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Solanum aculeatissimum and Solanum torvum chloroplast genome sequences: a comparative analysis with other Solanum chloroplast genomes



Solanum aculeatissimum and Solanum torvum belong to the Solanum species, and they are essential plants known for their high resistance to diseases and adverse conditions. They are frequently used as rootstocks for grafting and are often crossbred with other Solanum species to leverage their resistance traits. However, the phylogenetic relationship between S. aculeatissimum and S. torvum within the Solanum genus remains unclear. Therefore, this paper aims to sequence the complete chloroplast genomes of S. aculeatissimum and S. torvum and analyze them in comparison with 29 other previously published chloroplast genomes of Solanum species.


We observed that the chloroplast genomes of S. aculeatissimum and S. torvum possess typical tetrameric structures, consisting of one Large Single Copy (LSC) region, two reverse-symmetric Inverted Repeats (IRs), and one Small Single Copy (SSC) region. The total length of these chloroplast genomes ranged from 154,942 to 156,004 bp, with minimal variation. The highest GC content was found in the IR region, while the lowest was in the SSC region. Regarding gene content, the total number of chloroplast genes and CDS genes remained relatively consistent, ranging from 128 to 134 and 83 to 91, respectively. Nevertheless, there was notable variability in the number of tRNA genes and rRNAs. Relative synonymous codon usage (RSCU) analysis revealed that both S. aculeatissimum and S. torvum preferred codons that utilized A and U bases. Analysis of the IR boundary regions indicated that contraction and expansion primarily occurred at the junction between SSC and IR regions. Nucleotide polymorphism analysis and structural variation analysis demonstrated that chloroplast variation in Solanum species mainly occurred in the LSC and SSC regions. Repeat sequence analysis revealed that A/T was the most frequent base pair in simple repeat sequences (SSR), while Palindromic and Forward repeats were more common in long sequence repeats (LSR), with Reverse and Complement repeats being less frequent. Phylogenetic analysis indicated that S. aculeatissimum and S. torvum belonged to the same meristem and were more closely related to Cultivated Eggplant.


These findings enhance our comprehension of chloroplast genomes within the Solanum genus, offering valuable insights for plant classification, evolutionary studies, and potential molecular markers for species identification.

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The Solanaceae family holds a pivotal position in the realm of vegetables, not only for its extensive population but also for the substantial economic value of Solanaceae crops [1]. Comprising over 90 genera, the Solanaceae family extends its influence beyond the realm of food, playing a crucial role in industry and scientific exploration [2]. Solanum, as a prominent component of the Solanaceae family, boasts a vast array of species distributed far and wide. Yet, the sheer size and monophyletic nature of Solanum plants often present challenges in their classification and analysis [3, 4]. Moreover, the propensity of certain Solanaceae species to hybridize with one another blurs the lines of strict reproductive isolation within the family [5, 6]. While this phenomenon fosters crossbreeding and germplasm resource innovation, it simultaneously complicates species identification, delineation of kinship, and taxonomic categorization [6, 7].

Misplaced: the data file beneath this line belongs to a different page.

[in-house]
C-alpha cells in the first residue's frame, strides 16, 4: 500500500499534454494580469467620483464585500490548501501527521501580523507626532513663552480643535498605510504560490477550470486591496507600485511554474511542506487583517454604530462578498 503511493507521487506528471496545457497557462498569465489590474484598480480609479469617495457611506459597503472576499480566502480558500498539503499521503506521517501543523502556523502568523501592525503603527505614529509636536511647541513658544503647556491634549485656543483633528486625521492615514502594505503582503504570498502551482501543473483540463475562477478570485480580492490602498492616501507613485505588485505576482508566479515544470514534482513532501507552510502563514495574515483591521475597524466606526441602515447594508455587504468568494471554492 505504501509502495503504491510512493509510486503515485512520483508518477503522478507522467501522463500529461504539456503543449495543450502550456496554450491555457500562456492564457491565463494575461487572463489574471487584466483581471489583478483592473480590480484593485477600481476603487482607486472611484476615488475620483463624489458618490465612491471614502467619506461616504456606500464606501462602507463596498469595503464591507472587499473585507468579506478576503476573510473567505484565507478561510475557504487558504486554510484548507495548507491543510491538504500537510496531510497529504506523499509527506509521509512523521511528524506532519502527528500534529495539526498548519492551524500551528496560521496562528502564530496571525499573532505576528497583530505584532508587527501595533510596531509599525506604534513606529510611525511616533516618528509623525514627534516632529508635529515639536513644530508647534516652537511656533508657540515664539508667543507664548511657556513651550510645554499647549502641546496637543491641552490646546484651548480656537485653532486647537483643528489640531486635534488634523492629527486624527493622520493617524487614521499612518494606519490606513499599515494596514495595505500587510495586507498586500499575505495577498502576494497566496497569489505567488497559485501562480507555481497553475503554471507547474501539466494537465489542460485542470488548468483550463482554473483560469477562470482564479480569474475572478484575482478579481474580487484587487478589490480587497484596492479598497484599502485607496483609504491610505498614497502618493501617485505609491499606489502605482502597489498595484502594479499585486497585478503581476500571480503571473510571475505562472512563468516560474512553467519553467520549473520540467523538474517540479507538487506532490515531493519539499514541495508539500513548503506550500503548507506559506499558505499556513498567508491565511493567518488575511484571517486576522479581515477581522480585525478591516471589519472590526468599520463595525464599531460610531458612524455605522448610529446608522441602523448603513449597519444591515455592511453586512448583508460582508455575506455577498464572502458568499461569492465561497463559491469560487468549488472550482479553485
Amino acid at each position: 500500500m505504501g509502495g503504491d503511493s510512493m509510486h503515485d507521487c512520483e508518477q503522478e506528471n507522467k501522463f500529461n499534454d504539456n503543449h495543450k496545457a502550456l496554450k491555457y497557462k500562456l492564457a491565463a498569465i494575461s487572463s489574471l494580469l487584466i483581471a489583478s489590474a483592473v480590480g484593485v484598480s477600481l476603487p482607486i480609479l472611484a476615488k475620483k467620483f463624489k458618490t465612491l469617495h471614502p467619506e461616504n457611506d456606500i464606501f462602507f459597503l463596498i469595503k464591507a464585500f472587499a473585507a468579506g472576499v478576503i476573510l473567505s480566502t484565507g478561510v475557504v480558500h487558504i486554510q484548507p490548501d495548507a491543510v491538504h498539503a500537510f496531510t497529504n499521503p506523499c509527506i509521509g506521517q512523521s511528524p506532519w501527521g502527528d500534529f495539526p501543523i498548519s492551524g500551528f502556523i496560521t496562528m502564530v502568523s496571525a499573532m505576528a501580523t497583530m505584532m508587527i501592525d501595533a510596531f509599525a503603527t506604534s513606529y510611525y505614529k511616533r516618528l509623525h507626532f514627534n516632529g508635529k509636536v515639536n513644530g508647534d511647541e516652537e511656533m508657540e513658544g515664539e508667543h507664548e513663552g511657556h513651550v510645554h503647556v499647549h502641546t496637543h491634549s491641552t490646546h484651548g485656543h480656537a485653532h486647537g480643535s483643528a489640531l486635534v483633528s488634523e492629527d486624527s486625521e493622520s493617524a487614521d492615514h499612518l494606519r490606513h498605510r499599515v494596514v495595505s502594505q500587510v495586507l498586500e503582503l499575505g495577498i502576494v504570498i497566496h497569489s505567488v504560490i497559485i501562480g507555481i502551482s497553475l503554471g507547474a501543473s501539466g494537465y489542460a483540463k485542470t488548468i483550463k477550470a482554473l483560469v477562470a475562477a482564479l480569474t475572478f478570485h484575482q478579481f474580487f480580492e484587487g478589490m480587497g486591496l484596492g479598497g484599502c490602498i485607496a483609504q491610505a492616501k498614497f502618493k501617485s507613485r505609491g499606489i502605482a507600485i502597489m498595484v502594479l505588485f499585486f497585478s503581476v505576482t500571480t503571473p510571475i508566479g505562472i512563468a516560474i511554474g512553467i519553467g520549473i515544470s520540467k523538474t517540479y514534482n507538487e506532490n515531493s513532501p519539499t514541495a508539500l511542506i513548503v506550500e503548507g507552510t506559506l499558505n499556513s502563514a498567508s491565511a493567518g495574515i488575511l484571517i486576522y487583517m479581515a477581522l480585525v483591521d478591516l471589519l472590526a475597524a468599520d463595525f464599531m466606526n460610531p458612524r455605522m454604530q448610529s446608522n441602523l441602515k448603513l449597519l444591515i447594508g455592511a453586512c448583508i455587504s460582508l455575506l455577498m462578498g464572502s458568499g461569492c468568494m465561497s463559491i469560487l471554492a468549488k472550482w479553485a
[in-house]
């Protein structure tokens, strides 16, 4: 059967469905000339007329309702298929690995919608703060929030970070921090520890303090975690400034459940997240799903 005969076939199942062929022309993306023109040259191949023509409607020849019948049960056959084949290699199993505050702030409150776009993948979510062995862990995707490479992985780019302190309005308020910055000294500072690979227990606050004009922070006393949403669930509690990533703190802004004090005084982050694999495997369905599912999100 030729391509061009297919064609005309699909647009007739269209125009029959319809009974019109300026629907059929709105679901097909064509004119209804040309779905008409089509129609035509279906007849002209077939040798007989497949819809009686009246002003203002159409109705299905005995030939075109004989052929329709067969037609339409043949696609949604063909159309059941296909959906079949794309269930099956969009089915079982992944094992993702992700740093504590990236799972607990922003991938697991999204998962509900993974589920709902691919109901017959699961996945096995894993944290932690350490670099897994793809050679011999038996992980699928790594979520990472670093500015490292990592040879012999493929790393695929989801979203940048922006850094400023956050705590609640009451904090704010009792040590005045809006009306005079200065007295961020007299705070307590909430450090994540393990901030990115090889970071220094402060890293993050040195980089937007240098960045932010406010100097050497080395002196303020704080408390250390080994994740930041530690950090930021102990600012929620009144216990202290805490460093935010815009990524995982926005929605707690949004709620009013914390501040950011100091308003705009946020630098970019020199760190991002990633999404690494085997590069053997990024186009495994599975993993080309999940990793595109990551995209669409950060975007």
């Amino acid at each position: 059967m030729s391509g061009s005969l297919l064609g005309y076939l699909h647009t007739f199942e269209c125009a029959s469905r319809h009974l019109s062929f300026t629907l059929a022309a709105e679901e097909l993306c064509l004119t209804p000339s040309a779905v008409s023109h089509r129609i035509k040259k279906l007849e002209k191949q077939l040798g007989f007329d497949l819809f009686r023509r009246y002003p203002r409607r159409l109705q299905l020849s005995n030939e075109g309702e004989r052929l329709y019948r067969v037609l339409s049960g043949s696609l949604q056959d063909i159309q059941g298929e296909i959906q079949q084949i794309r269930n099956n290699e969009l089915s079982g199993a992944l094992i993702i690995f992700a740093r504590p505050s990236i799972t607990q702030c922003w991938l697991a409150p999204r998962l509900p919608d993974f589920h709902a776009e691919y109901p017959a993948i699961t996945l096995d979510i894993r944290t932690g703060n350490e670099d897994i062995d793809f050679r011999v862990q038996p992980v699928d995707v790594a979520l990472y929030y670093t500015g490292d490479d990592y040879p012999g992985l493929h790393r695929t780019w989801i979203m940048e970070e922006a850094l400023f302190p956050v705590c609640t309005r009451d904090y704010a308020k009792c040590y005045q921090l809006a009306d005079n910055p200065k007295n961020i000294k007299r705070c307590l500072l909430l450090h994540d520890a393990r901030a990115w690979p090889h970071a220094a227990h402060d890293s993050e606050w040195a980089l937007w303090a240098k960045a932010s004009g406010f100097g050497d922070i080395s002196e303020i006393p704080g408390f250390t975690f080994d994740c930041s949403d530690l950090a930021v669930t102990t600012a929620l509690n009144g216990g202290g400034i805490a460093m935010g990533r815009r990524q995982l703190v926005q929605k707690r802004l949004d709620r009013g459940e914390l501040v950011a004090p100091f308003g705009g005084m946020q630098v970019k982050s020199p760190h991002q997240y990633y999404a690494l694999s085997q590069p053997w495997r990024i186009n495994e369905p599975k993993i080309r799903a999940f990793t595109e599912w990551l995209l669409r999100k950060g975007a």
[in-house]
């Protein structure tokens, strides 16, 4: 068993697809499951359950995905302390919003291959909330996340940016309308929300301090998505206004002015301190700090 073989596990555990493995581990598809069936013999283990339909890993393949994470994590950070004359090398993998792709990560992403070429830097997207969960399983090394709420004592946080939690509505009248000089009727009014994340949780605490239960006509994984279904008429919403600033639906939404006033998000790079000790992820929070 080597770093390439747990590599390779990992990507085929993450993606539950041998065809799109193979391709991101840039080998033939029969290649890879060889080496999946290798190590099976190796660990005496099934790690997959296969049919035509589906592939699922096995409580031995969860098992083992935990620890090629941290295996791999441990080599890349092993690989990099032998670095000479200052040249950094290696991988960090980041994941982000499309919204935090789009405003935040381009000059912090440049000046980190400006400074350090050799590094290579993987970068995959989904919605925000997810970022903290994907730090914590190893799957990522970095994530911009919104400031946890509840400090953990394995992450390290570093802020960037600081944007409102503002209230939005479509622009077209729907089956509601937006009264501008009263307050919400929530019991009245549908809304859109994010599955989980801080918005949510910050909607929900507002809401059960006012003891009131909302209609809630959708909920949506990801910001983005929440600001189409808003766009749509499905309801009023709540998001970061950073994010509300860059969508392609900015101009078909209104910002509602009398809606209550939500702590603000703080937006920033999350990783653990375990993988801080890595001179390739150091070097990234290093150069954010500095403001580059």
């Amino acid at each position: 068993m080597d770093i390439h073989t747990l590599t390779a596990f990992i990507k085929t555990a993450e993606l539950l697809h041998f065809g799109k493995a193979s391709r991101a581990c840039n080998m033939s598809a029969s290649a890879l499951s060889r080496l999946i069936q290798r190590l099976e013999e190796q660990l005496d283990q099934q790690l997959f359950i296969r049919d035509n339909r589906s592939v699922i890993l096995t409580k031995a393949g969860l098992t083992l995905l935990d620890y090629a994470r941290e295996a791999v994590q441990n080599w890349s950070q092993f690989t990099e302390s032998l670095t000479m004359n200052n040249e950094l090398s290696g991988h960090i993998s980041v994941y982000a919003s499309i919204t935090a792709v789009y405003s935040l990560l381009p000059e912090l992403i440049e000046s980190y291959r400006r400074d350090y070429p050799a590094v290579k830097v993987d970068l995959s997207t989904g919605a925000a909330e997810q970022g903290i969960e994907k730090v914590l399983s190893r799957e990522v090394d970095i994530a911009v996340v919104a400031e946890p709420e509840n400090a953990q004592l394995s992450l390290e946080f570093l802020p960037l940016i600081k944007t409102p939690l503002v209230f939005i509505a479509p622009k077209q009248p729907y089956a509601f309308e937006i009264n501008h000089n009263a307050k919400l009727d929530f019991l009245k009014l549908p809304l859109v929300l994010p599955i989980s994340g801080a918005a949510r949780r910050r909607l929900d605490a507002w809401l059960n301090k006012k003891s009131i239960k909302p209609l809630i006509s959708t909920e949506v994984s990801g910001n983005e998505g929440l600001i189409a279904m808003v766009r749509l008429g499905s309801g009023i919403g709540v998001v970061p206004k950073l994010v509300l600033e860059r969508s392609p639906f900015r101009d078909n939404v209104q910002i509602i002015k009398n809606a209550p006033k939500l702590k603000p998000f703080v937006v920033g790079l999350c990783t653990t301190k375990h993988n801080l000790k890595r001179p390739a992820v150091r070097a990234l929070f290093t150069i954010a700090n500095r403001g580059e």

Chloroplasts, a type of plastid commonly found in plants, harbor their own complete genome and serve as crucial organelles with autonomous genetic information within plant cells. Research has consistently demonstrated the highly conserved nature of chloroplast genome structures in the majority of flowering plants. Due to the gradual evolutionary pace of chloroplast genomes, they have been extensively employed in plant classification and molecular evolutionary studies. The use of whole chloroplast genomes for species identification and phylogenetic investigations represents a burgeoning trend in the field of plant phylogenetic biology, gaining increasing attention and recognition from scholars [8, 9].

Solanum aculeatissimum and Solanum torvum, two wild relatives of the eggplant, exhibit remarkable tenacity and resilience, particularly in their resistance to soil-borne diseases like wilt and yellow wilt [10]. Additionally, they possess certain medicinal and edible qualities. Consequently, the exploration of their phylogenetic evolutionary relationships carries significant implications for enhancing disease resistance, stress tolerance, and fruit quality in the broader Solanum genus. In pursuit of this objective, our study delves into the chloroplast genomes of 31 Solanum plants, comparing their chloroplast structures, constructing a genus-level phylogeny, and dissecting the relationships among Solanum species. The overarching goal of this research is to furnish a reference point for the cultivation of intermediate hybrids within the Solanum genus.

Materials and methods

DNA extraction and sequencing

The materials used in this study were sourced from 222 laboratories within the College of Horticulture and Landscape Architecture (32°23′N, 119°24′E), Yangzhou University. Two solanaceous species, S. aculeatissimum and S. torvum, were selected for chloroplast genome sequencing. Healthy young leaves of S. aculeatissimum and S. torvum were collected from the experimental fields at Yangzhou University. The collected leaves were immediately placed into liquid nitrogen and stored at -80 °C. Genomic DNA extraction method using kit extraction (Plant DNA Isolation Mini Kit-BOX2 Vazyme Cat.DC104-01). The extracted DNA was then randomly sheared into smaller fragments using an Ultrasound Covaris instrument, resulting in a series of DNA fragments.